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Navigating COVID-19 and how it will change the business landscape in the steel manufacturing industry

Africa's leading manufacturer, merchandiser and distributor of steel and value-added products, Macsteel, is planning to leverage on technology to sustain its business growth as part of its post-COVID-19 business continuity plan. This is after the spread of COVID-19 created business disruption around the world, leaving many large and especially small businesses struggling.

Nival Porun, Operations Executive at Macsteel says COVID-19 has made businesses realise the importance of technology, further relying on digital technology to drive their business operations and communications.

“Before the pandemic face-to-face meetings were the norm, however through the technological infrastructure now implemented, we have assisted some areas of the Macsteel business to operate. This provided the comfort and necessity of social distancing without having to put ourselves and others at risk.”

Porun says the new landscape post-pandemic is such that every business will have to embrace the new way of operating, through technology and digital communications, while the face-to-face meetings will only be done when it is critical to do so.  The IT sector will be the area of opportunity, especially for businesses that need the technological advances to streamline their operational processes and align their businesses with the new norm.

Porun says, “Macsteel is heading in the right direction and has made major inroads in terms of using first world practices in manufacturing. We've taken steps to get to that level of applying advanced manufacturing practices aligned to 4IR practises. There are a lot of learnings and opportunities, and in terms of capabilities, I believe we will align our operations based on what has happened in recent months.  As a result of the pandemic where we were all forced to swim for survival and we have all done reasonably well in terms of keeping our heads above the water”.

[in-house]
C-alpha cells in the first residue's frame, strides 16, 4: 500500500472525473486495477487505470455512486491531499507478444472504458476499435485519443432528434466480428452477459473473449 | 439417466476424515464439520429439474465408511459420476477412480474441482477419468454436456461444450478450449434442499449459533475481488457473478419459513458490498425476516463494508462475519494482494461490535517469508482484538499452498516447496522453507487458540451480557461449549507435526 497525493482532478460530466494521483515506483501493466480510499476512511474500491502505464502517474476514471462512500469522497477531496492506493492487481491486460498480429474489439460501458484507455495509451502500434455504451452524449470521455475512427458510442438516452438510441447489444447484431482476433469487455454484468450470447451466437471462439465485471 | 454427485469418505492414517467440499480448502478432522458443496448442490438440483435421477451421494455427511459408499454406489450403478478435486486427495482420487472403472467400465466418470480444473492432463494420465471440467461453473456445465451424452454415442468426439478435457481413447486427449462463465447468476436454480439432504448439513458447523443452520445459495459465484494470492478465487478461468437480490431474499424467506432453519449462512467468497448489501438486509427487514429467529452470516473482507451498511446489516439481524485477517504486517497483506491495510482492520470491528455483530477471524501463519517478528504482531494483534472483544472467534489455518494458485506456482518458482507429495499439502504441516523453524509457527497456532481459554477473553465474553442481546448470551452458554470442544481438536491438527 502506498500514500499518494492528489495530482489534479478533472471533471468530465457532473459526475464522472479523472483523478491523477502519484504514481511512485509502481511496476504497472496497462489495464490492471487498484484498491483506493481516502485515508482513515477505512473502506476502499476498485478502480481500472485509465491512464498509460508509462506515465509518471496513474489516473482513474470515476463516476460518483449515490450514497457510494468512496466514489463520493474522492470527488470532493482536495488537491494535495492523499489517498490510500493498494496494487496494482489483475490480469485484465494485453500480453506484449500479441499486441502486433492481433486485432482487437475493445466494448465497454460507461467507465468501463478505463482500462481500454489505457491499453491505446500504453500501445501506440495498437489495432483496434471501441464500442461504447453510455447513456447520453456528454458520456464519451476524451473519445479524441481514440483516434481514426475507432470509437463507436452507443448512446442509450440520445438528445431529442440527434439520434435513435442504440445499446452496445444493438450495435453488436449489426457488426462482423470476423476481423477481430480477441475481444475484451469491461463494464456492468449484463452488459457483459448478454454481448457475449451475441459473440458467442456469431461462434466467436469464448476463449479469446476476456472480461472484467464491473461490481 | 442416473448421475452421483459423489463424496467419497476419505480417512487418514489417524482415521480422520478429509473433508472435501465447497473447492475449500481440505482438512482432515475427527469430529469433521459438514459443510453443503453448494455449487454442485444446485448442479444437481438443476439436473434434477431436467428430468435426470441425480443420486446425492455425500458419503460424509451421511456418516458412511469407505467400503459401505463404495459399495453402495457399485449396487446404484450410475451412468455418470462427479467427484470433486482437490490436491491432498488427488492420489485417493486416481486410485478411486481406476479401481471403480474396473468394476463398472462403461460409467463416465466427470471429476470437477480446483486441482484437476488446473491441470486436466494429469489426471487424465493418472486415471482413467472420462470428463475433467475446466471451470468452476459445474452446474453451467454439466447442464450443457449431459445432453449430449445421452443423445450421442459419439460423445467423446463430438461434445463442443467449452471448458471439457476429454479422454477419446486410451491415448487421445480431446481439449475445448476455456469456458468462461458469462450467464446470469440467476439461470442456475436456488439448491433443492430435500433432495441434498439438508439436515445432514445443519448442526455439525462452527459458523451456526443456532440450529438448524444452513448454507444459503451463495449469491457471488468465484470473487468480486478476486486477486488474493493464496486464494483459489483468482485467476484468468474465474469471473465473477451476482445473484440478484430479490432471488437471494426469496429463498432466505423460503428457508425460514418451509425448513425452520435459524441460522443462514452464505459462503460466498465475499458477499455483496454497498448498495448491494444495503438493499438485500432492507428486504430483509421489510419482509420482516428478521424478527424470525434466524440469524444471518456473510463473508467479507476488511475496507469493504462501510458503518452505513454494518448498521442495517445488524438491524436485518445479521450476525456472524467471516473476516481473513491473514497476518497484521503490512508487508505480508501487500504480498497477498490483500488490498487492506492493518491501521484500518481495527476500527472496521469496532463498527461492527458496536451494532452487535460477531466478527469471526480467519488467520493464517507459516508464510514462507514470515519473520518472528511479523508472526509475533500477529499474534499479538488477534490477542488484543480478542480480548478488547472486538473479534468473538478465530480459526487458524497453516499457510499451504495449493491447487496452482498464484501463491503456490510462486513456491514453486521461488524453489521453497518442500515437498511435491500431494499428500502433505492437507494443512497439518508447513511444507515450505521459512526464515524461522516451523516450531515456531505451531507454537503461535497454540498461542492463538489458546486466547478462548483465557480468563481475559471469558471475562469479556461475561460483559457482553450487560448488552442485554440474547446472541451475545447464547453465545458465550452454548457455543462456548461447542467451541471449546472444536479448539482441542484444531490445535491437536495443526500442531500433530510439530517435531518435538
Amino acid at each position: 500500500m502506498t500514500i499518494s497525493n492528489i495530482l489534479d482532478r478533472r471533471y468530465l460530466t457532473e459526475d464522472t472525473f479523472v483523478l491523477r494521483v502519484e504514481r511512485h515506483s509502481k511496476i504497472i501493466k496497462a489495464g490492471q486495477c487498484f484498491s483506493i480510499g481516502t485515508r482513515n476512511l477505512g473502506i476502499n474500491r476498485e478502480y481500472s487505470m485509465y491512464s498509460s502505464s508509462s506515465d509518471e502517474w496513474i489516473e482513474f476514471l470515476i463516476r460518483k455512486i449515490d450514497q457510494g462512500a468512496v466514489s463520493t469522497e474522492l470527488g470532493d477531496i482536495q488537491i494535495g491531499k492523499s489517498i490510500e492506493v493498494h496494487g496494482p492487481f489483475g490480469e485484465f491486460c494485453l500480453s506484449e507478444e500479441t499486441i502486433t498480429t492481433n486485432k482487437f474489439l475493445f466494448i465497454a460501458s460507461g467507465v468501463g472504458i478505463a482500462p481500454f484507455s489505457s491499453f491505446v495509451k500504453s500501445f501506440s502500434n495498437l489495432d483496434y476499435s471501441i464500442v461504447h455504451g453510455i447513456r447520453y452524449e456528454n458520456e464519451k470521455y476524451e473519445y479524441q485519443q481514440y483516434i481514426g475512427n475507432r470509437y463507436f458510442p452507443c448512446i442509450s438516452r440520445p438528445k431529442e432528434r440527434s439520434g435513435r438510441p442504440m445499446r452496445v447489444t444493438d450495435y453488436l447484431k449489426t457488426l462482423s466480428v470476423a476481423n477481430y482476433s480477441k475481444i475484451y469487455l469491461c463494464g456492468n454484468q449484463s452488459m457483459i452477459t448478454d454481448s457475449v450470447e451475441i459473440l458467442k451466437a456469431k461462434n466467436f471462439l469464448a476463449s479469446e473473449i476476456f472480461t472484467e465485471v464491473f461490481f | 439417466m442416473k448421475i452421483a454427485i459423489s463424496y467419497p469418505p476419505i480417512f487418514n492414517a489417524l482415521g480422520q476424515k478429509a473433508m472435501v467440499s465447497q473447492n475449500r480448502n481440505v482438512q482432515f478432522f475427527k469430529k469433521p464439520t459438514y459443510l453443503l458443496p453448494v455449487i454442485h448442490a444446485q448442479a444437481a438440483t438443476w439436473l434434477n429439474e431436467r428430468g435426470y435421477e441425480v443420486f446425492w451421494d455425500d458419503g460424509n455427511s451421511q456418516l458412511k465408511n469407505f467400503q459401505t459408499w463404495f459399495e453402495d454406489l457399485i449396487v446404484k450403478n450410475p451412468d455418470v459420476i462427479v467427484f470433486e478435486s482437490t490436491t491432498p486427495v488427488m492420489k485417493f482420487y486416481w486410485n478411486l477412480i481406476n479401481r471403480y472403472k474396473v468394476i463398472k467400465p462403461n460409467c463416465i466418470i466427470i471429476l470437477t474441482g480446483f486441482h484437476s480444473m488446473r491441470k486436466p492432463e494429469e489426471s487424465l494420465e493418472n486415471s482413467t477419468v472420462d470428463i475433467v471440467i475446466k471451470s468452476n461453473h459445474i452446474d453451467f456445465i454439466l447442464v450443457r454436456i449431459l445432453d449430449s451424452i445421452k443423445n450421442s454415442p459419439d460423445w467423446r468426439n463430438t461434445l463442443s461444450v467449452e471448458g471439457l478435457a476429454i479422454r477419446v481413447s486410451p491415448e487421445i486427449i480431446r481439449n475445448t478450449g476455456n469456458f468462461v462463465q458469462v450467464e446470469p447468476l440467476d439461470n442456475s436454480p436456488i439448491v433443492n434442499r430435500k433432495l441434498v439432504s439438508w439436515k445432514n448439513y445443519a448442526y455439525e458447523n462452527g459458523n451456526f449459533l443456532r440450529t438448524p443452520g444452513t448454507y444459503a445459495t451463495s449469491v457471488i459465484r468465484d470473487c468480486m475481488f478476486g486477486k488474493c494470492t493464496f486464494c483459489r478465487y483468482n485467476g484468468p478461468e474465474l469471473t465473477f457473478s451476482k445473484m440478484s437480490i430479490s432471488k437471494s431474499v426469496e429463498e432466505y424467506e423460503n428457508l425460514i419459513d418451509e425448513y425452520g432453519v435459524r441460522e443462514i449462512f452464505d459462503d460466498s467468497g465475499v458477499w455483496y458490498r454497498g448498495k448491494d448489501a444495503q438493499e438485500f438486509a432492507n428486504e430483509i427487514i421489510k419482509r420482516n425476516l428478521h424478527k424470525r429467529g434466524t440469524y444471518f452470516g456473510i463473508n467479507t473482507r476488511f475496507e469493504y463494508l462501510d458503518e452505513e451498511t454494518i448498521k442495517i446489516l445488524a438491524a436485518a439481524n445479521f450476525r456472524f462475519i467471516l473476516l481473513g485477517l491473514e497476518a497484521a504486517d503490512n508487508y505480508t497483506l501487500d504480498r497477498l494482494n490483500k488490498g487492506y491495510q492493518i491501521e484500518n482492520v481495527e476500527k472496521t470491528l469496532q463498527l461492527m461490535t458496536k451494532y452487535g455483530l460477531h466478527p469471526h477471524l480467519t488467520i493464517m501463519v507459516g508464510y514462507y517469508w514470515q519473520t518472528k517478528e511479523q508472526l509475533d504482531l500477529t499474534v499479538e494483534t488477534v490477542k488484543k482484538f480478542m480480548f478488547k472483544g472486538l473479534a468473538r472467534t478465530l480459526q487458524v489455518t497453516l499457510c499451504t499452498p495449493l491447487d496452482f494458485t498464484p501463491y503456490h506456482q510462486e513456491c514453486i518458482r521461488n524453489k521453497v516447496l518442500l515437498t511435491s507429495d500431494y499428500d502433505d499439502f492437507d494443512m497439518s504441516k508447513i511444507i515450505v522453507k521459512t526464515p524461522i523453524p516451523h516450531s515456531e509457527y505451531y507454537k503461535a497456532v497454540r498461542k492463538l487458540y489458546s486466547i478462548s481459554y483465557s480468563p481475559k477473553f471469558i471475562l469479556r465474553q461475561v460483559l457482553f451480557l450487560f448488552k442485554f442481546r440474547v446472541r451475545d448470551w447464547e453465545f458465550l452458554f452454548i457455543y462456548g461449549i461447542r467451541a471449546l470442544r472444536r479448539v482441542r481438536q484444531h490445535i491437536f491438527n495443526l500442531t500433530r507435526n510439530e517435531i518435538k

He says all businesses were caught off guard by the pandemic and whilst they may have continuity plans in place from a risk perspective, not all plans are developed for a disruption of this magnitude.

If during this time, you’re negligent when it comes to the management of people or your processes regarding health and safety protocols, you run the risk of losing highly skilled staff and specialised employees and this could be detrimental to the operations of the business in the long-term.

All organisations should comply with the World Health Organisation standards in terms of process as well as health and safety procedures such as wearing of personal protective equipment for the health and safety of people working in the business.  People are key stakeholders to the business and without them the business cannot run or exist.   So, looking after your people and ensuring that they are healthy and able to work is another key factor that businesses will need to focus on in the future.

“When we were in lockdown level 5, anticipating level 4, we started preparing systems to ensure that we were compliant with the new regulations as set out by the World Health Organisation and our national government such as hygiene measures, social distancing as well as complying with the curfew whilst our employees commuted to work and back. We had to put all these processes and measures in place to ensure that our people were safe and there was business continuity as per government COVID-19 regulations.

Here are some of the key lessons that came out of our experience with COVID-19 that can provide guidance to other businesses:

  • Your business continuity plan needs to be driven from the top-down rather than bottom-up and this should be aligned with your compliance standard. If you don't align your continuity plan with the legal compliances, you’re putting your organisation and executives at risk of being fined or prosecuted.
  • Ensure that your processes for health and safety measures are updated and in place and the culture of the business is aligned to these practices.
  • Don’t keep all your eggs in one basket, spread them as much as possible to mitigate where possible from a risk perspective.
  • Identify opportunities to improve business operations to be more technologically driven.

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